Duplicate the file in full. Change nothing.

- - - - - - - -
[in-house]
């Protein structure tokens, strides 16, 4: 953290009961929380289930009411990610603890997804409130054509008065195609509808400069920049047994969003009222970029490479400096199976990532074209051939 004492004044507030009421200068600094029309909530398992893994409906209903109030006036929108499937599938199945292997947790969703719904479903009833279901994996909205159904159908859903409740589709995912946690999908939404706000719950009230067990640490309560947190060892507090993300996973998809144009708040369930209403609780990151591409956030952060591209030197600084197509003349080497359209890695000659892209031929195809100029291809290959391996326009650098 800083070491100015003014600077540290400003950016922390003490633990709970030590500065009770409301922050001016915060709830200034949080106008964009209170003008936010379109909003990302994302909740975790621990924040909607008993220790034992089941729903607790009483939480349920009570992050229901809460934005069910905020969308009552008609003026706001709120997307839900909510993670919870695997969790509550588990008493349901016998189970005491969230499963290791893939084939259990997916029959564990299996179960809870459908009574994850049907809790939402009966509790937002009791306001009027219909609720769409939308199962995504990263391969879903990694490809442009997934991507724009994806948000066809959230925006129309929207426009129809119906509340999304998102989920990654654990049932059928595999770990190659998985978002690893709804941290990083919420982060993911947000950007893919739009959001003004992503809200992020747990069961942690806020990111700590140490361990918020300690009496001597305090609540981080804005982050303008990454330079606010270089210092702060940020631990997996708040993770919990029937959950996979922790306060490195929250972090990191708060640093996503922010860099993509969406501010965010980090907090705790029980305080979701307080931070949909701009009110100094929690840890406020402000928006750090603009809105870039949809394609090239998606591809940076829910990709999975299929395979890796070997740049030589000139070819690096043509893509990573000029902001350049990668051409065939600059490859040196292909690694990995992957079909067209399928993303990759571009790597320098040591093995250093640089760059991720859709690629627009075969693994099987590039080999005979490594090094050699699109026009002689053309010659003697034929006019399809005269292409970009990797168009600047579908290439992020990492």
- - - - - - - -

[in-house]
């Protein structure tokens, strides 16, 4: 953290009961929380289930009411990610603890997804409130054509008065195609509808400069920049047994969003009222970029490479400096199976990532074209051939 004492004044507030009421200068600094029309909530398992893994409906209903109030006036929108499937599938199945292997947790969703719904479903009833279901994996909205159904159908859903409740589709995912946690999908939404706000719950009230067990640490309560947190060892507090993300996973998809144009708040369930209403609780990151591409956030952060591209030197600084197509003349080497359209890695000659892209031929195809100029291809290959391996326009650098 800083070491100015003014600077540290400003950016922390003490633990709970030590500065009770409301922050001016915060709830200034949080106008964009209170003008936010379109909003990302994302909740975790621990924040909607008993220790034992089941729903607790009483939480349920009570992050229901809460934005069910905020969308009552008609003026706001709120997307839900909510993670919870695997969790509550588990008493349901016998189970005491969230499963290791893939084939259990997916029959564990299996179960809870459908009574994850049907809790939402009966509790937002009791306001009027219909609720769409939308199962995504990263391969879903990694490809442009997934991507724009994806948000066809959230925006129309929207426009129809119906509340999304998102989920990654654990049932059928595999770990190659998985978002690893709804941290990083919420982060993911947000950007893919739009959001003004992503809200992020747990069961942690806020990111700590140490361990918020300690009496001597305090609540981080804005982050303008990454330079606010270089210092702060940020631990997996708040993770919990029937959950996979922790306060490195929250972090990191708060640093996503922010860099993509969406501010965010980090907090705790029980305080979701307080931070949909701009009110100094929690840890406020402000928006750090603009809105870039949809394609090239998606591809940076829910990709999975299929395979890796070997740049030589000139070819690096043509893509990573000029902001350049990668051409065939600059490859040196292909690694990995992957079909067209399928993303990759571009790597320098040591093995250093640089760059991720859709690629627009075969693994099987590039080999005979490594090094050699699109026009002689053309010659003697034929006019399809005269292409970009990797168009600047579908290439992020990492």